The timber of linden trees is soft and easily worked; it has very little grain and a density of 560 kg per cubic metre.[7] During the Viking era, it was often used for constructing shields. It is a popular wood for model building and intricate carving. Especially in Germany, it was the classic wood for sculpture from the Middle Ages onwards and is the material for the elaborate altarpieces of Veit Stoss, Tilman Riemenschneider, and many others. In England, it was the favoured medium of the sculptor Grinling Gibbons.[8] The wood is used in marionette, puppet making and carving. Having a fine light grain and being comparatively light in weight, it has been used for centuries for this purpose despite modern alternatives being available, and is still one of the main materials used today.

Ease of working and good acoustic properties also make it popular for electric guitar and bass bodies and wind instruments such as recorders. In the past, it was typically used (along with Agathis) for less-expensive models. However, due to its better resonance at middle and high frequencies,[citation needed] and better sustain than alder,[citation needed] it is now more commonly used in the "superstrat" type of guitar.[citation needed] It can also be used for the neck because of its excellent material integrity when bent and ability to produce consistent tone without any dead spots, according to Parker Guitars.[9] In the percussion industry, Tilia is sometimes used as a material for drum shells, both to enhance their sound and their aesthetics.

Lime wood is known in the aquarium industry for its use as an air diffuser inside protein skimmers. Air pumped through the grain of the wood turns into consistently very fine bubbles (0.5-1.0 mm), difficult to achieve with any other natural or man-made medium. However, the wood decomposes underwater much faster than ceramic air stones and must be replaced more frequently for maximum efficiency.

It is also the wood of choice for window blinds and shutters. Real wood blinds are often made from this lightweight but strong and stable wood, which is well suited to natural and stained finishes.


It is known in the trade as basswood, particularly in North America. This name originates from the inner fibrous bark of the tree, known as bast. A strong[10] fibre is obtained from this by peeling off the bark and soaking it in water for a month, after which the inner fibres can be easily separated. Bast obtained from the inside of the bark of the Tilia tree has been used by the Ainu people of Japan to weave their traditional clothing, the attus. Similar fibres obtained from other plants are also called bast: see Bast fibre.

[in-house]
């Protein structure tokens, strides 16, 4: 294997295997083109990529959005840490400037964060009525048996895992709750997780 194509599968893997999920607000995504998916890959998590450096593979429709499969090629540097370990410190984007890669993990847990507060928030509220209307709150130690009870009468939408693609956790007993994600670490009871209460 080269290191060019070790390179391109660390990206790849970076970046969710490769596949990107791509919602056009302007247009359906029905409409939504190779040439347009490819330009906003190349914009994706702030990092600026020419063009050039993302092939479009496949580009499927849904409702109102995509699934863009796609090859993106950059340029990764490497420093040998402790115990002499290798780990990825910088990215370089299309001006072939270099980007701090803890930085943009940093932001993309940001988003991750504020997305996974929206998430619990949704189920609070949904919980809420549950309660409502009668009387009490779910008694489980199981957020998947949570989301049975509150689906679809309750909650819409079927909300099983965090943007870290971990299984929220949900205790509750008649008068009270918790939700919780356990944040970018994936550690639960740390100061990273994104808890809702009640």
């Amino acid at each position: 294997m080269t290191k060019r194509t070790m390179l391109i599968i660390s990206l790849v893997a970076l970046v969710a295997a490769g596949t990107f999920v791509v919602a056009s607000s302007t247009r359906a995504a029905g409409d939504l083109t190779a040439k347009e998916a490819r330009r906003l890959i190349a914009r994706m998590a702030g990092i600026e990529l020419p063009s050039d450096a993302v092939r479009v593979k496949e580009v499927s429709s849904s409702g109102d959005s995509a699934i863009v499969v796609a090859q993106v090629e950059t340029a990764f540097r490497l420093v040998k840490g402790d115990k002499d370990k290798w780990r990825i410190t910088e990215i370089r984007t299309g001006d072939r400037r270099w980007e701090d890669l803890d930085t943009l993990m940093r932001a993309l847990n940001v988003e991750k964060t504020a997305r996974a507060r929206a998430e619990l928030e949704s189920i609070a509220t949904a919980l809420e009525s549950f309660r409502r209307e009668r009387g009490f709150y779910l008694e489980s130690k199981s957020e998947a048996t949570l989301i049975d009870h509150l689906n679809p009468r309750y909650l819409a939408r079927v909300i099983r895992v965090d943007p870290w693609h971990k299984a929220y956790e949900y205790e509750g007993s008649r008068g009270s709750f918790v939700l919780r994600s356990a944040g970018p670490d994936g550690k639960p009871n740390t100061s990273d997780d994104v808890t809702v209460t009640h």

Most medicinal research has focused on Tilia cordata,[citation needed] although other species are also used medicinally and somewhat interchangeably. The dried flowers are mildly sweet and sticky, and the fruit is somewhat sweet and mucilaginous. Limeflower tea has a pleasing taste, due to the aromatic volatile oil found in the flowers. The flowers, leaves, wood, and charcoal (obtained from the wood) are used for medicinal purposes. Active ingredients in the Tilia flowers include flavonoids (which act as antioxidants) and volatile oils. The plant also contains tannins that can act as an astringent.[11]

Linden flowers are used in herbalism for colds, cough, fever, infections, inflammation, high blood pressure, headache (particularly migraine), and as a diuretic (increases urine production), antispasmodic (reduces smooth muscle spasm along the digestive tract), and sedative.[12] In the traditional Austrian medicine Tilia sp. flowers have been used internally as tea for treatment of disorders of the respiratory tract, fever and flu.[13] New evidence shows that the flowers may be hepatoprotective.[14] The wood is used for liver and gallbladder disorders and cellulitis (inflammation of the skin and surrounding soft tissue). That wood burned to charcoal is ingested to treat intestinal disorders and used topically to treat edema or infection such as cellulitis or ulcers of the lower leg.[11]

Usually, the double-flowered species are used to make perfumes. The leaf buds and young leaves are also edible raw. Tilia species are used as food plants by the larvae of some Lepidoptera; see List of Lepidoptera that feed on Tilia.


The following list comprises those most widely accepted as species, hybrids, and cultivars.


Hybrids and cultivars[edit]

Cultural significance[edit]

Slavic mythology[edit]

In old Slavic mythology, the linden (lipa, as called in all Slavic languages) was considered a sacred tree.[15] Particularly in Poland, many villages have a name "Święta Lipka" (or similar), which literally means "Holy Lime". To this day, the tree is a national emblem of Slovakia, Slovenia, the Czech Republic, and the Sorbs.[citation needed] Lipa gave name to the traditional Slavic name for the month of June (Croatian, lipanj) or July (Polish, lipiec, Ukrainian "lypen'/липень"). It is also the root for the German city of Leipzig, taken from the Sorbian name lipsk.[16] The Croatian currency, kuna, consists of 100 lipa (Tilia). "Lipa" was also a proposed name for Slovenian currency in 1990, however the name "tolar" ultimately prevailed.[17] In the Slavic Orthodox Christian world, limewood was the preferred wood for panel icon painting. The icons by the hand of Andrei Rublev, including the Holy Trinity (Hospitality of Abraham), and The Savior, now in the State Tretyakov Gallery in Moscow, are painted on linden wood. Its wood was chosen for its ability to be sanded very smooth and for its resistance to warping once seasoned. The southern Slovenian village of "Lipica" signifies little Lime tree and has given its name to the Lipizzan horse breed.[18]

Germanic mythology[edit]

Avenue with linden in the cemetery by Ringkøbing, Jutland, Denmark.

The linden was also a highly symbolic and hallowed tree to the Germanic peoples in their native pre-Christian Germanic mythology.